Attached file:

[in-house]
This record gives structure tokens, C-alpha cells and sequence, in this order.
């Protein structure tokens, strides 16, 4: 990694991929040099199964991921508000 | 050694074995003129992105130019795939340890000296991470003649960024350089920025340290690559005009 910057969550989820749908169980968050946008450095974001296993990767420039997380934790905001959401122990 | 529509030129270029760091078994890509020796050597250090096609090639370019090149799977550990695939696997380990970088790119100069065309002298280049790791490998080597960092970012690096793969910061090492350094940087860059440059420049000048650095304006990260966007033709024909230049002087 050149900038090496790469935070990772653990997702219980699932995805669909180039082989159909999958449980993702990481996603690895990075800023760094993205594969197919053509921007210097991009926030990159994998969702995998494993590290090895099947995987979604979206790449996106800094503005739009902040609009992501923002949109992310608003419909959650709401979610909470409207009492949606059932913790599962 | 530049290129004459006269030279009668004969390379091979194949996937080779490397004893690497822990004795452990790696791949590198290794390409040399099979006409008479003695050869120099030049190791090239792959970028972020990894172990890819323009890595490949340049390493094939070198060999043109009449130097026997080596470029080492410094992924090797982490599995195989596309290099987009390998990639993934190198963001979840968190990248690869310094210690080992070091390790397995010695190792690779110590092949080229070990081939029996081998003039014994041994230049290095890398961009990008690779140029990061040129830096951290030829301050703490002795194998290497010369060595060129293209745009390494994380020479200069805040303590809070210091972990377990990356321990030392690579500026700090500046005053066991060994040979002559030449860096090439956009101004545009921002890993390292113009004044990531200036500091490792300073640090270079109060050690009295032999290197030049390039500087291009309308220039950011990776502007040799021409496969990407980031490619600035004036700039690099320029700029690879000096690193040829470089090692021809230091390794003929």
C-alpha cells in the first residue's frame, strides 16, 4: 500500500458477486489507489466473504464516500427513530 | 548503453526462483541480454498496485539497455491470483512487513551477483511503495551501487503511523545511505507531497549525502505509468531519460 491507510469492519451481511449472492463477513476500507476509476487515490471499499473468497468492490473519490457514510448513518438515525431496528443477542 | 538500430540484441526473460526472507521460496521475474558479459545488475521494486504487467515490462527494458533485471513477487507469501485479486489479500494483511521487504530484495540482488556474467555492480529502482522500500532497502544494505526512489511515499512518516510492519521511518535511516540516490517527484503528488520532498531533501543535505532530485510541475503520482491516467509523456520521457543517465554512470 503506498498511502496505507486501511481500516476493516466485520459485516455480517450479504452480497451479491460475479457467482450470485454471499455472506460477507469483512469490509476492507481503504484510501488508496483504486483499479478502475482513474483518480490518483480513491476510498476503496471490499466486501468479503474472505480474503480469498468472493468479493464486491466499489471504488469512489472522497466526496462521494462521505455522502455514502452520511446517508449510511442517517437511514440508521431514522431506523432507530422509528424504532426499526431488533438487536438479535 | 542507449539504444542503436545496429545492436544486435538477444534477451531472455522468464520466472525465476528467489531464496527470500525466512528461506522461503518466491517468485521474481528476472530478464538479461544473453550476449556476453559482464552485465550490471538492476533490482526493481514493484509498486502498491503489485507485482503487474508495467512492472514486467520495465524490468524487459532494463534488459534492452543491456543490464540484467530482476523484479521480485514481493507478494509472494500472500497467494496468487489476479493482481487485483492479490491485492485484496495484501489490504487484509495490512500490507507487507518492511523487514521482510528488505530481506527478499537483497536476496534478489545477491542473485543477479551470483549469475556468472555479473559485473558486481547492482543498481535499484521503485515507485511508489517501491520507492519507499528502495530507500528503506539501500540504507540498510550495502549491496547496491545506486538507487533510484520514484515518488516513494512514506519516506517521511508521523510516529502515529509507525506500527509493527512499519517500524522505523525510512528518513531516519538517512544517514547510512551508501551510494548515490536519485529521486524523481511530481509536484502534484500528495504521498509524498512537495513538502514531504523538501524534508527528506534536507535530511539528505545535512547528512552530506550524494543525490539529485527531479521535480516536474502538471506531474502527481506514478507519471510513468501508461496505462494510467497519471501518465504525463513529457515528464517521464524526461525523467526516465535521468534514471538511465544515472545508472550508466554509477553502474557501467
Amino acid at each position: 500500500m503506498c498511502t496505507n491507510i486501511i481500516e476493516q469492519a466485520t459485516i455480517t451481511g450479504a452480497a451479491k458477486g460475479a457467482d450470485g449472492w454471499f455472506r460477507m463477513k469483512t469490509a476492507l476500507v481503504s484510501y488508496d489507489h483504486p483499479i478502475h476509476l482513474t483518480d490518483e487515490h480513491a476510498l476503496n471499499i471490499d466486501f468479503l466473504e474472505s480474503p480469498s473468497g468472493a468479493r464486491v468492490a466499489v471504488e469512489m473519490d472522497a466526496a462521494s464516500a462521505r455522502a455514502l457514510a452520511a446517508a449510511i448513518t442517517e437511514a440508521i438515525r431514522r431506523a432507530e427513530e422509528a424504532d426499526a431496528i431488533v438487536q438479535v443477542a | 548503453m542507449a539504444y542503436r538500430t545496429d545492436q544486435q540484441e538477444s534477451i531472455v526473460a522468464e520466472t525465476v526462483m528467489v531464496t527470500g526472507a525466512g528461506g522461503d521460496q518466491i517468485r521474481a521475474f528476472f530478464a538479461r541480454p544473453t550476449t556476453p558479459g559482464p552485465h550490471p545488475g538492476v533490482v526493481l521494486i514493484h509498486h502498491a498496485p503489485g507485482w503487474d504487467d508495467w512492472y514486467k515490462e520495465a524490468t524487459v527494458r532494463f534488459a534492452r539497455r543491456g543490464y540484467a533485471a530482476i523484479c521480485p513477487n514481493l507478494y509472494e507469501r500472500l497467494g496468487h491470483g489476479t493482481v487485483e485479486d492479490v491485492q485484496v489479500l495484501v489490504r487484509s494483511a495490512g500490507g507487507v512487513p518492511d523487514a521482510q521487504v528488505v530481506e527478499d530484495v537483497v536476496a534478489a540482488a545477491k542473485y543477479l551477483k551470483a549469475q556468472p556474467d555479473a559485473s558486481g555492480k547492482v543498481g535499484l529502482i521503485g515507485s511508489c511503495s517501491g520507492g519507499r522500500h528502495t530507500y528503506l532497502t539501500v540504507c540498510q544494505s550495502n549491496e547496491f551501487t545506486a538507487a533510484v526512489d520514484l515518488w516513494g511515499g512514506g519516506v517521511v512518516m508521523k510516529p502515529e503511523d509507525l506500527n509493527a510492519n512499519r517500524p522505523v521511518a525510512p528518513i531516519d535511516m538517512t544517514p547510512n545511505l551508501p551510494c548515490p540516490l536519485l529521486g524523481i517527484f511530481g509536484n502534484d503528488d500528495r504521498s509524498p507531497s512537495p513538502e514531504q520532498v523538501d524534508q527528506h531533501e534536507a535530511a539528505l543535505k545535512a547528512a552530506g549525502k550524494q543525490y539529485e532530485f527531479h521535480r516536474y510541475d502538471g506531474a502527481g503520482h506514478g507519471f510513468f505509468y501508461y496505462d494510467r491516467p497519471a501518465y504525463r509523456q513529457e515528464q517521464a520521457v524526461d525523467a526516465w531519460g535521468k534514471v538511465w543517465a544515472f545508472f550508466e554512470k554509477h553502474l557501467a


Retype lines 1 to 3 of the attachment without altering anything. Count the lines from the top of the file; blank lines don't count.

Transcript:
[in-house]
This record gives structure tokens, C-alpha cells and sequence, in this order.
């Protein structure tokens, strides 16, 4: 990694991929040099199964991921508000 | 050694074995003129992105130019795939340890000296991470003649960024350089920025340290690559005009 910057969550989820749908169980968050946008450095974001296993990767420039997380934790905001959401122990 | 529509030129270029760091078994890509020796050597250090096609090639370019090149799977550990695939696997380990970088790119100069065309002298280049790791490998080597960092970012690096793969910061090492350094940087860059440059420049000048650095304006990260966007033709024909230049002087 050149900038090496790469935070990772653990997702219980699932995805669909180039082989159909999958449980993702990481996603690895990075800023760094993205594969197919053509921007210097991009926030990159994998969702995998494993590290090895099947995987979604979206790449996106800094503005739009902040609009992501923002949109992310608003419909959650709401979610909470409207009492949606059932913790599962 | 530049290129004459006269030279009668004969390379091979194949996937080779490397004893690497822990004795452990790696791949590198290794390409040399099979006409008479003695050869120099030049190791090239792959970028972020990894172990890819323009890595490949340049390493094939070198060999043109009449130097026997080596470029080492410094992924090797982490599995195989596309290099987009390998990639993934190198963001979840968190990248690869310094210690080992070091390790397995010695190792690779110590092949080229070990081939029996081998003039014994041994230049290095890398961009990008690779140029990061040129830096951290030829301050703490002795194998290497010369060595060129293209745009390494994380020479200069805040303590809070210091972990377990990356321990030392690579500026700090500046005053066991060994040979002559030449860096090439956009101004545009921002890993390292113009004044990531200036500091490792300073640090270079109060050690009295032999290197030049390039500087291009309308220039950011990776502007040799021409496969990407980031490619600035004036700039690099320029700029690879000096690193040829470089090692021809230091390794003929």